It took a while to get some actual accessories for my Galaxy S II DIY 30mm camera accessory adapter case, but at last the macro lens arrived. I’m still missing the lens caps and circular polarizing lens, but at least it’s something. Since the original post I’ve redone the case to center the adapter ring on the camera lens (rather than the lens/LED piece) so everything was ready for some test shots when the lens arrived.
All the 30mm lenses I found come as a two-piece set, where the macro lens can act as a macro lens on its own or as a wide angle lens when used with another larger piece. This is the same system that the lenses made for smartphones use, just much bigger. I guess there’s some sort of property of macro lenses that makes them perfect for working as part of a wide angle adapter. Anyway, I was only after the macro lens, and the wide angle lens is only useful for giggles, as it makes my phone look … peculiar. For the record, the second image above is the one that shows only the macro lens on, and the third has the wide angle lens.
I went for a quick walk to test out the macro lens, and got some decent shots despite it being a windy day, which makes it hard to focus on tiny swaying things. The comparison shots paint a decent picture of the difference between using the lens and not, and it basically comes down to being able to take full frame photos of small objects. Backing away to let the camera focus just isn’t the same, as you quickly lose pixels, and macro photography is all about detail.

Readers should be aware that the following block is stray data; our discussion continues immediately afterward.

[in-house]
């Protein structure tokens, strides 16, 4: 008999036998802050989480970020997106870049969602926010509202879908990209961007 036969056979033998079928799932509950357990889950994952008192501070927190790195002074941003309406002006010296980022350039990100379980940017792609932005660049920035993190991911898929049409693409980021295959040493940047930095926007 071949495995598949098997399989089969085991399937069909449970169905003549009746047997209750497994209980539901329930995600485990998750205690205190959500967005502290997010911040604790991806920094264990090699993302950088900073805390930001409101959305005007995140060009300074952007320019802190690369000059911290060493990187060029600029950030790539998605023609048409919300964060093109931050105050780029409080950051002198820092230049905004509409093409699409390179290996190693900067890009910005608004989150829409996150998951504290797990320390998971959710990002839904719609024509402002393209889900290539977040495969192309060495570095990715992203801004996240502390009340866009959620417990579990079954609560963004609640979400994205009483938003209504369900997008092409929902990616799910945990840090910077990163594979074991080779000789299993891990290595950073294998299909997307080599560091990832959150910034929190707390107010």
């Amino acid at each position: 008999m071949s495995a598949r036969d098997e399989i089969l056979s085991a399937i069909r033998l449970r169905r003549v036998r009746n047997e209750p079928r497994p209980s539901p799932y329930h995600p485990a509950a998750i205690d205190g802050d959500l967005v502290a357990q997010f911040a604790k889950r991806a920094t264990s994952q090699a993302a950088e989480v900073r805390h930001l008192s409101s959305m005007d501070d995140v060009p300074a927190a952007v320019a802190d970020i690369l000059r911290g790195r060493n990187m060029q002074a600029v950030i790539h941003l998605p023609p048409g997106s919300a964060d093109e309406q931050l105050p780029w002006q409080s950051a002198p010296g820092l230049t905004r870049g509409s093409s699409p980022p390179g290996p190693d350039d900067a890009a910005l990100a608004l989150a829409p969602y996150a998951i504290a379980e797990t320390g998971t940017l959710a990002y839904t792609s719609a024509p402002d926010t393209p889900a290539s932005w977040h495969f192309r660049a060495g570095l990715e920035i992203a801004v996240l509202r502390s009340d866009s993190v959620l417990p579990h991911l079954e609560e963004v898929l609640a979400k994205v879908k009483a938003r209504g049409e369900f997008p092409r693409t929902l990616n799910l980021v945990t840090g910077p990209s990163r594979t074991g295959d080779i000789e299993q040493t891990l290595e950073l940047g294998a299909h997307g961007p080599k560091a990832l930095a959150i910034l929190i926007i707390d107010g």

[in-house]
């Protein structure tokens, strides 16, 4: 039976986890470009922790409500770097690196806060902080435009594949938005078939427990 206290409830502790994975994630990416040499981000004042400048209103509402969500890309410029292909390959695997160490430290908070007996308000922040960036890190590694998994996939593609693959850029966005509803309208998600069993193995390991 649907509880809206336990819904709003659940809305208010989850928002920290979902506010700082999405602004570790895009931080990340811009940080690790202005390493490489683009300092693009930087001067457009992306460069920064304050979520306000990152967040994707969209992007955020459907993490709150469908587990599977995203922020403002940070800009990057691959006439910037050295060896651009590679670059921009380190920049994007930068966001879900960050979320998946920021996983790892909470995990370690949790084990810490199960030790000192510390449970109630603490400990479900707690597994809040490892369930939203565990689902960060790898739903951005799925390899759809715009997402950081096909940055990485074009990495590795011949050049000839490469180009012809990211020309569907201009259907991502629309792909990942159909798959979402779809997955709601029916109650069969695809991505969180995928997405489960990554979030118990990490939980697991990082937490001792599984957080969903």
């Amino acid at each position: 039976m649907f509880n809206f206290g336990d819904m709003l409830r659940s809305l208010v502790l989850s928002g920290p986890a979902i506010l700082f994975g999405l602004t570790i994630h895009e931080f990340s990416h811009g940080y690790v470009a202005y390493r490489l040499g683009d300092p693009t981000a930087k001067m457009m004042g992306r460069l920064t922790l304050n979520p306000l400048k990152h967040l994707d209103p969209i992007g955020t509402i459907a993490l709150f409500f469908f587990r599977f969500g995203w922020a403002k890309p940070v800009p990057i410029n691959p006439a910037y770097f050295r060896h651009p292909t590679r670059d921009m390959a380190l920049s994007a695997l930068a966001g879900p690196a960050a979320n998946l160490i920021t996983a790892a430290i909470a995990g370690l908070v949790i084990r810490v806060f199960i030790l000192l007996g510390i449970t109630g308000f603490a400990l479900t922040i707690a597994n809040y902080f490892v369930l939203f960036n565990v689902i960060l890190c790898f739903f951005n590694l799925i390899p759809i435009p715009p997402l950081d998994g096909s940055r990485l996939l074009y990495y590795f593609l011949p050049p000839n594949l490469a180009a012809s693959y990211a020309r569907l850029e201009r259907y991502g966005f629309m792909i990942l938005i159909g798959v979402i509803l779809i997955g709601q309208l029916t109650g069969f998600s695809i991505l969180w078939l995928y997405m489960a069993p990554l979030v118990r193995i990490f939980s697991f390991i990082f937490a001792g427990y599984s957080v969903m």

These are photos that I took both with and without the lens, to show the difference. First photo in each pair is without the lens, second is with.
Here are more photos taken with the lens. The images link to the full size version, but be sure to even right click > “save as,” or open in new tab,” as these are 8MP unedited images.
I have a DSLR, so using my phone for things like this is basically just for fun. The case I made is unique as far as I know, as I haven’t seen anyone else match 30mm lenses/accessories with smartphones before. The blurriness in some of these images comes from the objects swaying in the wind, and I think that the insect photo and the final flower photo do the system the most justice. I’m happy with how those turned out, and in general I think the 30mm system has more going for it than those made-for-smartphone lenses.
I still have the circular polarizing lens to receive and test, which is something that doesn’t even exist in a smaller format, so I’m looking forward to testing it out. The total cost of making a 30mm adapter case is about $5 depending on the device, and you can add a CPL, lens cap, and macro lens to that and still end up under $35. Not too shabby, in my opinion.